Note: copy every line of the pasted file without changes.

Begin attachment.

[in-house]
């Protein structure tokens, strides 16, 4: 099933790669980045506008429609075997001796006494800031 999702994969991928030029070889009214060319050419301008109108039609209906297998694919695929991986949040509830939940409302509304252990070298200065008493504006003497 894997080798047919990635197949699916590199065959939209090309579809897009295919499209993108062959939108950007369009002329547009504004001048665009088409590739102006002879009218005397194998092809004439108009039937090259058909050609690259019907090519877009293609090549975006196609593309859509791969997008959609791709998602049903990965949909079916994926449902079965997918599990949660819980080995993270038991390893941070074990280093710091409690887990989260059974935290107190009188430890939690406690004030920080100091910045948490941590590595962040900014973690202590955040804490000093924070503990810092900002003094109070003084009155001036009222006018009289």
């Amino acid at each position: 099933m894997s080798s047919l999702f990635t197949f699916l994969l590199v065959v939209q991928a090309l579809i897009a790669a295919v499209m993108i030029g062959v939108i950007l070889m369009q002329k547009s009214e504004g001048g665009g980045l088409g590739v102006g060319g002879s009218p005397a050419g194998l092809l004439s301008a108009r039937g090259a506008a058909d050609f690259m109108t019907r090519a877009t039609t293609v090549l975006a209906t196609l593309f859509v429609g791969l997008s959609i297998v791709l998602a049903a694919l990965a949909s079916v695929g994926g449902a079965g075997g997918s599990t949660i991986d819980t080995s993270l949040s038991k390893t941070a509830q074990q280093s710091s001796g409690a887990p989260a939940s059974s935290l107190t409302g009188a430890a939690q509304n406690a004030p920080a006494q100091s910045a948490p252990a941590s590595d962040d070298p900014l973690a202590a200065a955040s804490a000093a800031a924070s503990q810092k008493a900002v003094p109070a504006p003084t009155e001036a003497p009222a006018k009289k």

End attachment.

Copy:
[in-house]
């Protein structure tokens, strides 16, 4: 099933790669980045506008429609075997001796006494800031 999702994969991928030029070889009214060319050419301008109108039609209906297998694919695929991986949040509830939940409302509304252990070298200065008493504006003497 894997080798047919990635197949699916590199065959939209090309579809897009295919499209993108062959939108950007369009002329547009504004001048665009088409590739102006002879009218005397194998092809004439108009039937090259058909050609690259019907090519877009293609090549975006196609593309859509791969997008959609791709998602049903990965949909079916994926449902079965997918599990949660819980080995993270038991390893941070074990280093710091409690887990989260059974935290107190009188430890939690406690004030920080100091910045948490941590590595962040900014973690202590955040804490000093924070503990810092900002003094109070003084009155001036009222006018009289």
């Amino acid at each position: 099933m894997s080798s047919l999702f990635t197949f699916l994969l590199v065959v939209q991928a090309l579809i897009a790669a295919v499209m993108i030029g062959v939108i950007l070889m369009q002329k547009s009214e504004g001048g665009g980045l088409g590739v102006g060319g002879s009218p005397a050419g194998l092809l004439s301008a108009r039937g090259a506008a058909d050609f690259m109108t019907r090519a877009t039609t293609v090549l975006a209906t196609l593309f859509v429609g791969l997008s959609i297998v791709l998602a049903a694919l990965a949909s079916v695929g994926g449902a079965g075997g997918s599990t949660i991986d819980t080995s993270l949040s038991k390893t941070a509830q074990q280093s710091s001796g409690a887990p989260a939940s059974s935290l107190t409302g009188a430890a939690q509304n406690a004030p920080a006494q100091s910045a948490p252990a941590s590595d962040d070298p900014l973690a202590a200065a955040s804490a000093a800031a924070s503990q810092k008493a900002v003094p109070a504006p003084t009155e001036a003497p009222a006018k009289k």